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By Attorney Rees Lloyd
November 29, 2015

On the Thanksgiving Holiday, and every day, there is much for which Americans to be thankful, most especially for our freedom; and those who have kept us free -- American veterans.

First and foremost are those on active military duty. Americans should be thankful that even in this age of the rise of Islamofascist terrorism threatening the world as once did Hitlerian National Socialism in WWII and as did Communism thereafter in the Korean and Vietnam War eras and North Korea today, there is a new generation of Americans willing to put their lives on the line in defense of American freedom by service in in the American Army, Navy, Marines, Air Force and Coast Guard.

Similarly, thanks should be given to all Americans who have served in defense of freedom.

"Some things are worth living for. Some things are worth dying for. One of those things is free-dom," said the late Gen. Norman ("Stormin' Norman") Schwartzkopf, Vietnam War veteran who went on to command American and combined forces to victory in the Persian Gulf War, Desert Shield and Desert Storm.

Veterans, from the Founding Fathers in the Revolutionary war until today, are those Americans who believed that freedom was worth living for, and dying for, if necessary.

As expressed by Maj. Gen. Patrick H. Brady (USA, ret.), Medal of Honor recipient who is re-garded as America's most decorated living veteran: "America has no hereditary class of nobility. America's nobility are her veterans."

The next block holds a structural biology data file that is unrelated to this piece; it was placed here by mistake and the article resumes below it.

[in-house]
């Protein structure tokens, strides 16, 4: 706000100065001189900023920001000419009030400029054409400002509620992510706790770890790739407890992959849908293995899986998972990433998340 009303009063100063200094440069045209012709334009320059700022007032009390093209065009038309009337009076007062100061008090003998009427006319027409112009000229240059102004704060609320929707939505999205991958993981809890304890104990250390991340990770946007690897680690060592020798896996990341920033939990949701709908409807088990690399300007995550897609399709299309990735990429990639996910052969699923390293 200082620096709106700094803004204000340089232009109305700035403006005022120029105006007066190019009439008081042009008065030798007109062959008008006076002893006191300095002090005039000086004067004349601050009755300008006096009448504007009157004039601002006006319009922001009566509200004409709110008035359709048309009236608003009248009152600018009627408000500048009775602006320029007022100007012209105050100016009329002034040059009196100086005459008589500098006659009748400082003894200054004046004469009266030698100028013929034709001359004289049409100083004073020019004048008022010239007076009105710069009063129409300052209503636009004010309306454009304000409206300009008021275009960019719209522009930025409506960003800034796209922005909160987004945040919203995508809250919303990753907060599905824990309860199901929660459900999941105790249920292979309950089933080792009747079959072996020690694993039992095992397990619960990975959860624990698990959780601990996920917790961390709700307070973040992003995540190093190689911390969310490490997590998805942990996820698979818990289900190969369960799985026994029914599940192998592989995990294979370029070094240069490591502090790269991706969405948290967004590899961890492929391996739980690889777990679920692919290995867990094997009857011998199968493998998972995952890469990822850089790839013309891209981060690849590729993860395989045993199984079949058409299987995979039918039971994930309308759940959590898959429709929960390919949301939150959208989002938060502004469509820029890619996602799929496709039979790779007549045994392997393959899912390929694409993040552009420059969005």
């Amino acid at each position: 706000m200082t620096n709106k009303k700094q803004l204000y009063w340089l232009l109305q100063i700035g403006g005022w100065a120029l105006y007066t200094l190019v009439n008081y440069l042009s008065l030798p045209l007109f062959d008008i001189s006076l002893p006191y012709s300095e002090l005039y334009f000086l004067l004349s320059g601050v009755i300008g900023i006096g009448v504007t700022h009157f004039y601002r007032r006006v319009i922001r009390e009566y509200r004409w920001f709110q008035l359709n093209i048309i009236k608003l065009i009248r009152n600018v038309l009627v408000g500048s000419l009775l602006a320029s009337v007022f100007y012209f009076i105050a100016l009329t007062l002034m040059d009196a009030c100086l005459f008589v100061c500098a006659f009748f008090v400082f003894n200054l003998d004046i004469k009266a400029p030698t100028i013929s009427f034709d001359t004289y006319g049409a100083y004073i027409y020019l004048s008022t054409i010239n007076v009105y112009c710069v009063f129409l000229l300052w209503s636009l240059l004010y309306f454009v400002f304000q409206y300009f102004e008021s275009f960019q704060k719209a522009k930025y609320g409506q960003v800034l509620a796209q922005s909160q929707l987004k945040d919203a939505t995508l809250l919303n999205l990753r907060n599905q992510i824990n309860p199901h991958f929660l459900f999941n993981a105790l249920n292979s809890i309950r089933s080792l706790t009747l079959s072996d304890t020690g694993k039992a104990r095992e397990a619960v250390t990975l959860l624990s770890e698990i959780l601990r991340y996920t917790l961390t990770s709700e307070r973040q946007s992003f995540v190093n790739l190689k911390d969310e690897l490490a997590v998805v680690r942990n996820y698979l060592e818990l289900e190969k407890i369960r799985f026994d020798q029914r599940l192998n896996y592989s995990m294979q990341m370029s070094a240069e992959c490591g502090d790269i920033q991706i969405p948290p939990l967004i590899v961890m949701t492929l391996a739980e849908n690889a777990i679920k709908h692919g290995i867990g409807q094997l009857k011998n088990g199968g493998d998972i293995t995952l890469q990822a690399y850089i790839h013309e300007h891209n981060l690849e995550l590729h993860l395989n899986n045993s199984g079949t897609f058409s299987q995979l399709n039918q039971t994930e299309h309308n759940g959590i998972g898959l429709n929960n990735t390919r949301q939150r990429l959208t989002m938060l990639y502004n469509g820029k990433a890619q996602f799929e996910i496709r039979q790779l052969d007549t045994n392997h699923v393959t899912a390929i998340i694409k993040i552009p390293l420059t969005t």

Thus, we Americans should give thanks also to all veterans who have served when our country called them to the defense of freedom, as "all gave some, and some gave all."

The Islamic jihadist attack in Paris should bring home the reality that Americans must once again rise up as have all past generations of Americans, from the American Revolution on, to fight in defense of American freedom,

The question is: Have Americans been so transformed in the last six years that we lack the will, the courage, the confidence in our country and our culture to make the fight which must be made against America's enemies, "foreign and domestic," to preserve our freedom?

There are lessons to be learned on what is needed from the service and sacrifice of veterans -- and their families -- in past wars. The examples of heroism by veterans, and their families, in war and in peace, are legion, from the age of the Founding Fathers to today. However, too often the lessons of their lives are forgotten. They are not taught to American children in contemporary public schools dominated by politically correct, multi-cultural, cultural relativist, progressive liberal education bureaucrats and teachers' unions. They are not celebrated in the media except on Veterans Day or Memorial Day, after which they are generally ignored. Politicians and gov-ernment bureaucrats pay lip service to them, then fail to deliver on promises, as the current scan-dalous failures of the Veterans Administration prove.